The Bottom Line As a PS3 controller for standard games, this is an expensive and unplayable gimmick; as a Move peripheral, this is built to look like an assault rifle more it was engineered to give you the tactical advantage of one. It offers only minimal aiming stability while requiring a new and often awkward muscle memory for all other functions. In multiplayer, which MAG is exclusively, fast and intuitive reactions are key to having fun and unfortunately, this rifle is likely to jam you up at a critical moment. But it did get me to try MAG, and I rather enjoyed it. With a DualShock.

The Assault Rifle Gun Controller was developed by CTA Digital for use with the PlayStation 3. Retails for USD$59.99 and released in this configuration Jan. 12 (a model without the Move cradle released Aug. 10.) A device was given to us by the manufacturer for reviewing purposes. Tested on PlayStation 3 using Call of Duty: Black Ops and MAG.


  • Gee making peripherals for peripherals what an on going cost for the move? Fail Sony? trying to make some extra cash for a failed peripheral stop before the flame war begins sony fanboy’s wipe the muck from your eyes before a slagging match between gesture controls the story say’s it all. Begin war now

      • Not to mention spelling skills and grammar skills. In fact it’s hard to point out many things that he actually did RIGHT there…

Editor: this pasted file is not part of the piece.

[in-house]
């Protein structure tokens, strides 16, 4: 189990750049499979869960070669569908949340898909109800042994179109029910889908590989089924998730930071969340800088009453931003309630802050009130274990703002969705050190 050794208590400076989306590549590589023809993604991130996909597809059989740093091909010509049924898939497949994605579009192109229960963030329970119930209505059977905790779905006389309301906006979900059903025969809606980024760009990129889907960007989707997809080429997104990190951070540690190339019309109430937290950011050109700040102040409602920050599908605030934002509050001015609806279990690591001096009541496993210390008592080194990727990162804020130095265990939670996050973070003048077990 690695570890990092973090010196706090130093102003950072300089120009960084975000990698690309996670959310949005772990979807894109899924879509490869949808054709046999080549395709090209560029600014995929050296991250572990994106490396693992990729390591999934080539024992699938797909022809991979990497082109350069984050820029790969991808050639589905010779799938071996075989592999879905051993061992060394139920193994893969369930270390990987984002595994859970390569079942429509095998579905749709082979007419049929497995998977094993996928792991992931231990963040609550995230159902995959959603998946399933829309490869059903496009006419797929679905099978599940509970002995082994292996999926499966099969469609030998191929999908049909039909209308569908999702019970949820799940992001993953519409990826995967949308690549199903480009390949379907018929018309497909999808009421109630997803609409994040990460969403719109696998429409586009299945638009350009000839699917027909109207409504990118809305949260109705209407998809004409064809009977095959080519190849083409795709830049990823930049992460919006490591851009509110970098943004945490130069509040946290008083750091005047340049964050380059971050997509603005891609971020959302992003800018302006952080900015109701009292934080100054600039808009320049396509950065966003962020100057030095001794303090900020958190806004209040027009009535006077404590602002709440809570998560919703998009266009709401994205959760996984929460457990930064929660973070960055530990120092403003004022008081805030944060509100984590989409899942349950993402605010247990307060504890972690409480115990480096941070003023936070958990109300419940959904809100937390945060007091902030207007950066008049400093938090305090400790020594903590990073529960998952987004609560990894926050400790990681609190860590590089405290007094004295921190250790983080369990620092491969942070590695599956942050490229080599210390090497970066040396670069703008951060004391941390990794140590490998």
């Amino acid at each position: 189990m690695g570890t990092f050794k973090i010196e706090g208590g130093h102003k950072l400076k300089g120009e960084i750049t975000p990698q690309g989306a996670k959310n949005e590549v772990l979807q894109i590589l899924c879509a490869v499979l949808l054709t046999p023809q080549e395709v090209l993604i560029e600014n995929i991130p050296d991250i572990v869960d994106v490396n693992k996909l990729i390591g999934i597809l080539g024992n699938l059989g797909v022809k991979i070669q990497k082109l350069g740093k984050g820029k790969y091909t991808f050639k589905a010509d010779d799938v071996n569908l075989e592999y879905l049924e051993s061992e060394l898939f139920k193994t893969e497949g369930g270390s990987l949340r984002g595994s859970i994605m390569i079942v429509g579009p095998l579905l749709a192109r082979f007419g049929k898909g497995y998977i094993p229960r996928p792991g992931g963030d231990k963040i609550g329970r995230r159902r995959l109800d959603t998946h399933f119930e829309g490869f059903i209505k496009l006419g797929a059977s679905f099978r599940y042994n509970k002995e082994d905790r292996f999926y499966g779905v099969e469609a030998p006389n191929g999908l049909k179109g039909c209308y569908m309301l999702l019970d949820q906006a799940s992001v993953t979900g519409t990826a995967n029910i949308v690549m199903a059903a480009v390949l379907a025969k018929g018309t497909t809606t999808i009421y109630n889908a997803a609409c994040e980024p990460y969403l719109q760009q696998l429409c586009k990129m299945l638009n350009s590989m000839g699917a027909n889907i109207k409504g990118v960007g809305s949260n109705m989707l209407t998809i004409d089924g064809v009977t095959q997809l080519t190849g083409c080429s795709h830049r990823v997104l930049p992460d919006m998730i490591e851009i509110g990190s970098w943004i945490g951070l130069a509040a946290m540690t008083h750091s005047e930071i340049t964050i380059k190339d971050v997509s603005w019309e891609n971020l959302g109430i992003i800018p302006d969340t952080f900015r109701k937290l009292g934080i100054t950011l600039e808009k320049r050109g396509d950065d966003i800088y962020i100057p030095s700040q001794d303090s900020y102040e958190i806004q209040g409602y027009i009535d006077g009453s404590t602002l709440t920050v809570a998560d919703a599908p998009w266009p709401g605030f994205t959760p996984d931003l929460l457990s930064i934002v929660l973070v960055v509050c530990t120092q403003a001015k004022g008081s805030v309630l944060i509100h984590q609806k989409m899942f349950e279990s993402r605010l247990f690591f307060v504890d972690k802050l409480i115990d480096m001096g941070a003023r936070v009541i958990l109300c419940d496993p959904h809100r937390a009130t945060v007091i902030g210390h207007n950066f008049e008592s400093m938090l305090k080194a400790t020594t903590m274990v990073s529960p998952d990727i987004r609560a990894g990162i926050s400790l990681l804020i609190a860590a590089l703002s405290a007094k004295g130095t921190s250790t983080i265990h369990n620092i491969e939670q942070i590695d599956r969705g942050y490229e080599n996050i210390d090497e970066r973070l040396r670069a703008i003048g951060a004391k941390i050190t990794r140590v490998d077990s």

• It is a third party peripheral, so it isn’t obvious that Sony had anything to do with its release.

      The extra cost compared to other PS Move shells seems to be due to it containing all the electronics of a standard game pad: it isn’t just a passive shell.

    • This isn’t a Sony peripheral. The official Killzone 3 based one is a different product yet to be released.

  • Erm… Time Crisis? Duh.

    Sounds perfect for it since you only need to point the move, pull trigger and a button for duck. No other messy button combinations.

    Yet its not in the review… What gives?

    Kind of makes it biased, doesn’t it?
    Leave out the one game it could possibly good with.

    • I’d be happier with a pistol peripheral for TC.
      More importantly, if it’s only good for one game, (at that price) that makes it a failure to me.

  • flame to the war an official sony gun for killzone 3 third party or first party your arrogance proves to fantasy anyone? hang on its a third party company so good or bad review you boys will finds a way to justify your product?????

    • Tirtistian, you make no sense at all. I don’t see how you think anyones being arrogant in the slightest either… Maybe you should try explaining what your trying to say, insted of typing incoherent spam. Like even mentioning Final Fantasy, that series is multi platform, XIII was on 360 and PS3 while many others are on hand helds and older Nintendo consoles.

      On topic, this gun seems stupid for multiplayer. The people advertising this for multiplayer competitive online games must be stupid. Everyone knows console peripherals are just toys to stop you getting bored for a bit.

    • This makes no sense.

      It’s undeniably a shit product and no self-respecting gamer would buy it.

      It’s not made by Sony, it’s a third party. Meaning Sony doesn’t have a word in its creation. Do you KNOW what ‘third party’ means? So I guess you blame Nintendo for all the crappy tennis racquet peripherals out there for the Wiimote. Which aren’t licensed, and are simply made by a unscrupulous companies out to make a quick buck.

      It took me a while to actually figure out what you’re saying. There is no flame war. No-one cares, and likely has both consoles. We’re old enough to know better, but apparently you haven’t matured past the ‘gay-station’ phase of 12.